Night is dark

Really dark. You just can’t believe how vastly deeply inkly dark it is. I mean you may think it’s awfully dark in your basement when you turn out the lights and put blankets over the window, but that’s just twinkles compared to how dark it is when the power goes out. For your whole neighborhood.

It was a very eerie feeling – I mean, I was already tired from staying up to late finishing a half-dozen things from the day. But suddenly there’s this clunking sound, and something’s not right, and then silence. There was that half-second where my brain was telling me everything’s fine – I mean, I’m sitting here reading a webpage, and I can still read it on my laptop. And the light going out was probably cause it’s on a timer…

Oh, wait, the fishtank is off too, and it’s suddenly reeeealy dark. Look out the window – yup, everyone on my street, and the next street over, in both directions – no lights. Then I had to stumble around to find my cell phone to call the power company. (Yes, I am one of those people who calls in the power outages.) Luckily, I really like flashlights, so once I turned a couple on, it was kinda fun.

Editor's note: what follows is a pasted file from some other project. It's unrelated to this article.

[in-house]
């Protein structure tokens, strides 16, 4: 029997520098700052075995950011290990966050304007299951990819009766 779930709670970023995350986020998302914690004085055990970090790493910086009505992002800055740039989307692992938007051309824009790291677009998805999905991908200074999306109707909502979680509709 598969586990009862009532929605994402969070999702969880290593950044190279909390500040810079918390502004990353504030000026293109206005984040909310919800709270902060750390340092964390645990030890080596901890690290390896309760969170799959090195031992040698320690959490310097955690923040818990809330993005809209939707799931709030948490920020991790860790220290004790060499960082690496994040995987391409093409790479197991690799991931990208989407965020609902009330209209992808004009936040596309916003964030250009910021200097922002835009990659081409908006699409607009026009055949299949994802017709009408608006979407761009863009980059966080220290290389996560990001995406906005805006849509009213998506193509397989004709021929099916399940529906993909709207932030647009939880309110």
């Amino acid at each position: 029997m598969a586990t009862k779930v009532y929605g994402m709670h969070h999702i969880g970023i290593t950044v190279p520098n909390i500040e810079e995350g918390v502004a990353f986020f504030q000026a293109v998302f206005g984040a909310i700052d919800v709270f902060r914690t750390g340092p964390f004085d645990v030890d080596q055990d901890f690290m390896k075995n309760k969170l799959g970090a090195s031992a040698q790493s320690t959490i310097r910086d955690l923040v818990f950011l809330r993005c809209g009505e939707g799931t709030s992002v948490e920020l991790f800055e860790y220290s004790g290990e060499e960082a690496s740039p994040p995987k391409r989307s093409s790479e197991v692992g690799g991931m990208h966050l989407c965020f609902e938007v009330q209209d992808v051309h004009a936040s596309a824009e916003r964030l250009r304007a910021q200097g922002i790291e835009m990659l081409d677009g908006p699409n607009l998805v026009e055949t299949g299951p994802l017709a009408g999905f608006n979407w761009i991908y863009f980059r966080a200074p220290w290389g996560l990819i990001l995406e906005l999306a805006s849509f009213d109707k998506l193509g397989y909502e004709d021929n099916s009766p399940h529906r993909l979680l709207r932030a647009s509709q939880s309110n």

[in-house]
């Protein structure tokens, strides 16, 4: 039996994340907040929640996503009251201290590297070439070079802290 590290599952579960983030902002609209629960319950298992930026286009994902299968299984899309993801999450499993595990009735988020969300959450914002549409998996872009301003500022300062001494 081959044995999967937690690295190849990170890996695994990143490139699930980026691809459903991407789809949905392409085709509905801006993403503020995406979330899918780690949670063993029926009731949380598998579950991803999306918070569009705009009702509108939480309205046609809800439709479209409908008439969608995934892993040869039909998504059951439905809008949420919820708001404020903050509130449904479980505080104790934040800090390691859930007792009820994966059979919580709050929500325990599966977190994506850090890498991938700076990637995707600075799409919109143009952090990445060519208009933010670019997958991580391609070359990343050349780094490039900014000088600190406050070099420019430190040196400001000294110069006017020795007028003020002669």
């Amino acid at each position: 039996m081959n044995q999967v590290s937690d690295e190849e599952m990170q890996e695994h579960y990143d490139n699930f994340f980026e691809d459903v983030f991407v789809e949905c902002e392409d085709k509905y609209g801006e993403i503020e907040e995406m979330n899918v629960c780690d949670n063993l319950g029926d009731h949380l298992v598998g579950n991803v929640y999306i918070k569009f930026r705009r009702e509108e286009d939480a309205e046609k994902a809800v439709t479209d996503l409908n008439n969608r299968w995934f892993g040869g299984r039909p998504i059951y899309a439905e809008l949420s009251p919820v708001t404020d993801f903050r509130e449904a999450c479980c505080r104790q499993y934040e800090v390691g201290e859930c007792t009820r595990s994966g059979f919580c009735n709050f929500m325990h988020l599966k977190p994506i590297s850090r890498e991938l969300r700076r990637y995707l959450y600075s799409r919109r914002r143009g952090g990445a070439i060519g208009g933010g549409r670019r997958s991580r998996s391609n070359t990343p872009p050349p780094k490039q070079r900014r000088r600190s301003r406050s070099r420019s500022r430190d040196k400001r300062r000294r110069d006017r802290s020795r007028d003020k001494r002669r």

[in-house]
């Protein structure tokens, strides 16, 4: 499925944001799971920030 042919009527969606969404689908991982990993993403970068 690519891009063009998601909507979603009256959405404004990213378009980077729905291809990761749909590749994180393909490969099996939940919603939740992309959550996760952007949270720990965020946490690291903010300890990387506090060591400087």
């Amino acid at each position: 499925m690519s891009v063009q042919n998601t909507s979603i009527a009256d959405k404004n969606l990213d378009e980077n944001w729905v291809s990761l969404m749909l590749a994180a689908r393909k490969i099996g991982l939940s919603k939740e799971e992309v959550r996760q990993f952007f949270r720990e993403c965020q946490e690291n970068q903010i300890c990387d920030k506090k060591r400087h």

Of course, it’s not really that dark outside. Anyone who lives even vaguely close to the metro area in a developed country knows you can never find actual blackness outdoors anymore. The glow from Boston was still plenty to see my way around outside. I wonder: how much more light pollution do we have today versus 20 or 30 years ago? Besides just population density, are we overall doing better or worse at excess lights in the sky these days? I can’t tell if the fondness of seeing the stars long ago is just happy memories from childhood, or if there’s a real difference in how many are visible in the night sky now.

Murphy came through, as he often does; the power turned on just as I was completing the automated “report your location out” call. Sigh. I didn’t even get the good doobie feeling for getting to report it.

2 thoughts on “Night is dark

  1. When you come to visit us in Minnesota in the winter, I promise that we can show you actual dark if you come up to the lake. It’s amazing how many more stars you can see up there.

    I’ve been meaning to use my cool telescope there for a couple of years now, but the problem is that in the summer, it doesn’t get really dark until 10pm (4th of July fireworks normally start around 10:15). In the winter, it’s dark around 4:30, but it’s too damn cold to want to stand outside crouched around a telescope.

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